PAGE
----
Waupaca September 2011 – The backup emergency communication skills of area Amateur Radio operators, often called “hams,” are being tested in Waupaca County on Oct. 1. 2011 as area Amateur Radio operators conduct their annual Simulated Emergency Test.
Using emergency powered radios and working with local agencies, the hams will have only a few hours to create extensive radio communications networks which can be used should there be a failure or overload of normal services. The hams’ ability to get back “on the air” quickly is a critical following major incidents. In addition, the ham radio operators provide “interoperability” – they can pass information between the many government and volunteer agencies which are needed in disasters but often have incompatible communication systems.
This year the Waupaca County ARES Amateur Radio operators will be replicating a scenario of disaster aftermath where cellular phone and normal communications systems are overloaded or inoperable. The group will be setting up communications in area hospitals, Red Cross Waupaca office, and the Waupaca County Emergency Management Operations Center.
The hams have the slogan, “When all else fails – Amateur Radio!” According to Charles, “The hams of Waupaca County take that quite seriously.” Amateur Radio volunteer operators around the country respond to many calls for aid each year. They provide their services and equipment freely to their communities, saving both lives and thousands of dollars for neighbors. They are “Amateurs” only in that they are not paid, but their service in a disaster can be priceless. As FEMA Director Craig Fugate remarked, “When you need them, you really need them!”
Despite the Internet and cell phones, interest in ham radio is growing rapidly in the US. There are now 700,000 FCC Amateur Radio licensees in the USA and over 2.5 million worldwide. They are able to get and transmit information, both locally and world-wide, without depending on other systems. During Hurricane Irene, the hams were critical in providing immediate, ground-level reports to the National Weather Service.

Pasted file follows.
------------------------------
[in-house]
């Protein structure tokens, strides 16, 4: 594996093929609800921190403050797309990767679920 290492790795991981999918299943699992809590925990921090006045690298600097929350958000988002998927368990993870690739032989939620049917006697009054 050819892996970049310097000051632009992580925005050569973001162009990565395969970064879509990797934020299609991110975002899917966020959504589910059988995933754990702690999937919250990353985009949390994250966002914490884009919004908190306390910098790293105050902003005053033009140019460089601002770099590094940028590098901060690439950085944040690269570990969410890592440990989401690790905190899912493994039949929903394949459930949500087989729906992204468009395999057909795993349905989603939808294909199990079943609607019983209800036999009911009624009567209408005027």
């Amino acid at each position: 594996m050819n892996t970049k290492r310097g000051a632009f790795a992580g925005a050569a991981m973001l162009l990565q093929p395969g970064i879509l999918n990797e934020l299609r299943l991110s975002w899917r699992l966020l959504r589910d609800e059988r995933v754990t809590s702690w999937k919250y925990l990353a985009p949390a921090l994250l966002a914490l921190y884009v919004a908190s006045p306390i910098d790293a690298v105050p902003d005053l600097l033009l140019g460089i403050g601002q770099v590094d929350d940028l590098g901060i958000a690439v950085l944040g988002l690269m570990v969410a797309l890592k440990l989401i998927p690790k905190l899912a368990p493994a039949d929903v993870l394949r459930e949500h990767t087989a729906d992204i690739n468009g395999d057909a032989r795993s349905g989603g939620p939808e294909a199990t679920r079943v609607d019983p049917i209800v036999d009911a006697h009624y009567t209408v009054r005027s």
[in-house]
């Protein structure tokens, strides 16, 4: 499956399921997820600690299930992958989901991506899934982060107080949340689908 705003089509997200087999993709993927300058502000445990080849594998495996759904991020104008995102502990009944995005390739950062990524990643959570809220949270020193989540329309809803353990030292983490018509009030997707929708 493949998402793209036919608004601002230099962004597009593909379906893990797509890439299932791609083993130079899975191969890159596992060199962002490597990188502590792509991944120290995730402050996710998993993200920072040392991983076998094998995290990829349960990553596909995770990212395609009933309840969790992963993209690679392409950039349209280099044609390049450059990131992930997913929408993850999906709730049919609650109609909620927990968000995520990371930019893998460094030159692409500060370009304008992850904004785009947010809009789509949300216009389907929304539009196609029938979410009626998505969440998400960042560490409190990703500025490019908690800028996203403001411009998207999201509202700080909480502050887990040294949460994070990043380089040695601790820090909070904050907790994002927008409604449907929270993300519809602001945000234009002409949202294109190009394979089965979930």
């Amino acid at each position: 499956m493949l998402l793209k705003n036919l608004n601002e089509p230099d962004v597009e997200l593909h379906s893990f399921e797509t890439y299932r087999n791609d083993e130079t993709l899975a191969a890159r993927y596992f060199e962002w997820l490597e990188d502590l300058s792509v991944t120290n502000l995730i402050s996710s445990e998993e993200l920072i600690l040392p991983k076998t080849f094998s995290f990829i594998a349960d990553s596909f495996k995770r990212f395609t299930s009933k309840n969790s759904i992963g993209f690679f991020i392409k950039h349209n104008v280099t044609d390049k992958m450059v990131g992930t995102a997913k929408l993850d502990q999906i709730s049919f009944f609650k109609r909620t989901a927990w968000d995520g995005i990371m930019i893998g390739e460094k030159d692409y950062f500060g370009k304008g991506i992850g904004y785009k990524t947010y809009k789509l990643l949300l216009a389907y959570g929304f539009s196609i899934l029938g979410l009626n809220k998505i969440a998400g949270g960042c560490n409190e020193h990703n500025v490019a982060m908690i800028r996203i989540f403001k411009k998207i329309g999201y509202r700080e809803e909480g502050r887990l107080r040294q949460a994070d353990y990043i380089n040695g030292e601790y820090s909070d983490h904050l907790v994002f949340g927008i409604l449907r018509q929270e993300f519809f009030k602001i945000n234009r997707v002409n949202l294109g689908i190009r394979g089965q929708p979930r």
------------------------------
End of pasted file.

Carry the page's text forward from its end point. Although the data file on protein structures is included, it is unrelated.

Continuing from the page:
After the storm, hams continued to provide help in the many flooded communities and areas that lost electric power. What do Amateur Radio operators do during and after disasters? Amateur Radio operators set up and operate organized communication networks locally for governmental and emergency officials, as well as non-commercial communication for private citizens affected by the disaster. Amateur Radio operators are most likely to be active after disasters that damage regular lines of communications due to power outages and destruction of telephone lines. How do Amateur Radio operators help local officials?
Many radio amateurs are active as communications volunteers with local public safety organizations. In addition, in some disasters, radio frequencies are not coordinated among relief officials and Amateur Radio operators step in to coordinate communication when radio towers and other elements in the communications infrastructure are damaged. What are the major Amateur Radio emergency organizations? Amateur Radio operators have informal and formal groups to coordinate communication during emergencies. At the local level, hams work with local emergency organizations and can create area-wide networks of wireless communication called “nets.”
At the state level, hams are often involved with state emergency management operations. In large events, hams operate at the national level through the Amateur Radio Emergency Service® (ARES) which is coordinated by the American Radio Relay League (ARRL) and its field volunteers. In addition, in areas that are prone to severe weather, many hams are involved in Skywarn® spotting with the National Weather Service. Is Amateur Radio recognized as a resource by national relief organizations?
Many national organizations have formal agreements with the Amateur Radio Emergency Service (ARES) and other Amateur Radio groups including: • Department of Homeland Security – Citizen Corps • Federal Emergency Management Agency • National Communications System • American Red Cross • The Salvation Army • National Weather Service • Association of Public Safety Communications Officials To Learn More: The best way to learn about Amateur Radio is talking to hams face-to-face. To find out how to get started and who to contact in your area, call or write: The American Radio Relay League, 225 Main Street, Newington, CT 06111 Telephone 1-800-32 NEW-HAM www.Emergency-Radio.org